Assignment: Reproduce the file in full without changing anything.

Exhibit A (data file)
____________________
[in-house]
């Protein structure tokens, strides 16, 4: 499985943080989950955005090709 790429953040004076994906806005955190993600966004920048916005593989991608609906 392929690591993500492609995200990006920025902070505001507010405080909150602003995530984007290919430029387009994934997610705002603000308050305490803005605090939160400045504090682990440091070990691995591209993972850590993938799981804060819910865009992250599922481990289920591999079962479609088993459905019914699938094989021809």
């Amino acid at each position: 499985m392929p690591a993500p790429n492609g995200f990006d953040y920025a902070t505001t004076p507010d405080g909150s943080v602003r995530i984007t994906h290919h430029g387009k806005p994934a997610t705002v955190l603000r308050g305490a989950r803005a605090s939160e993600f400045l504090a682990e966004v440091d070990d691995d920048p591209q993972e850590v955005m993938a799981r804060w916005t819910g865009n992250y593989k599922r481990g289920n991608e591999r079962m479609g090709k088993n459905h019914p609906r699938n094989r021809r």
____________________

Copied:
[in-house]
């Protein structure tokens, strides 16, 4: 499985943080989950955005090709 790429953040004076994906806005955190993600966004920048916005593989991608609906 392929690591993500492609995200990006920025902070505001507010405080909150602003995530984007290919430029387009994934997610705002603000308050305490803005605090939160400045504090682990440091070990691995591209993972850590993938799981804060819910865009992250599922481990289920591999079962479609088993459905019914699938094989021809």
């Amino acid at each position: 499985m392929p690591a993500p790429n492609g995200f990006d953040y920025a902070t505001t004076p507010d405080g909150s943080v602003r995530i984007t994906h290919h430029g387009k806005p994934a997610t705002v955190l603000r308050g305490a989950r803005a605090s939160e993600f400045l504090a682990e966004v440091d070990d691995d920048p591209q993972e850590v955005m993938a799981r804060w916005t819910g865009n992250y593989k599922r481990g289920n991608e591999r079962m479609g090709k088993n459905h019914p609906r699938n094989r021809r």